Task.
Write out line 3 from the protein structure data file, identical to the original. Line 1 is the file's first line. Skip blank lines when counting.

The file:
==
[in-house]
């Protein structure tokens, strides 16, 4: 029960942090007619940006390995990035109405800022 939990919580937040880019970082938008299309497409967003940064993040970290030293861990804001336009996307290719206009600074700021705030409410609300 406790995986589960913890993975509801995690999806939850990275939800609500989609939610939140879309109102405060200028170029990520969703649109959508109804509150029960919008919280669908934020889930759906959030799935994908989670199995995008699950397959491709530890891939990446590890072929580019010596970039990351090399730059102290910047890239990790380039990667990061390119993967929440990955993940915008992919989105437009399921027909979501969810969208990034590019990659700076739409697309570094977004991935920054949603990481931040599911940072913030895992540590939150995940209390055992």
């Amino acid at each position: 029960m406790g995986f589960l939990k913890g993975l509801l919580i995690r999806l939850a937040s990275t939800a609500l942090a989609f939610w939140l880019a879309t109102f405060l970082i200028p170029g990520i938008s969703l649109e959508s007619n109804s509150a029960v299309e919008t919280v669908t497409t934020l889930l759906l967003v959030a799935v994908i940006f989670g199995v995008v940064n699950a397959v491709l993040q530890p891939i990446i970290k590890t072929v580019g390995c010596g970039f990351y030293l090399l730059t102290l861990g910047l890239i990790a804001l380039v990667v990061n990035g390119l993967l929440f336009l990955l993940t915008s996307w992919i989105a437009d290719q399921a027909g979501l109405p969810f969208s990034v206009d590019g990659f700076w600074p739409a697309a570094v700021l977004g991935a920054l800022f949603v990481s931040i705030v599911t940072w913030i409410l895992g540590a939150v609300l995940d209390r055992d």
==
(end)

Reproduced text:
């Amino acid at each position: 029960m406790g995986f589960l939990k913890g993975l509801l919580i995690r999806l939850a937040s990275t939800a609500l942090a989609f939610w939140l880019a879309t109102f405060l970082i200028p170029g990520i938008s969703l649109e959508s007619n109804s509150a029960v299309e919008t919280v669908t497409t934020l889930l759906l967003v959030a799935v994908i940006f989670g199995v995008v940064n699950a397959v491709l993040q530890p891939i990446i970290k590890t072929v580019g390995c010596g970039f990351y030293l090399l730059t102290l861990g910047l890239i990790a804001l380039v990667v990061n990035g390119l993967l929440f336009l990955l993940t915008s996307w992919i989105a437009d290719q399921a027909g979501l109405p969810f969208s990034v206009d590019g990659f700076w600074p739409a697309a570094v700021l977004g991935a920054l800022f949603v990481s931040i705030v599911t940072w913030i409410l895992g540590a939150v609300l995940d209390r055992d």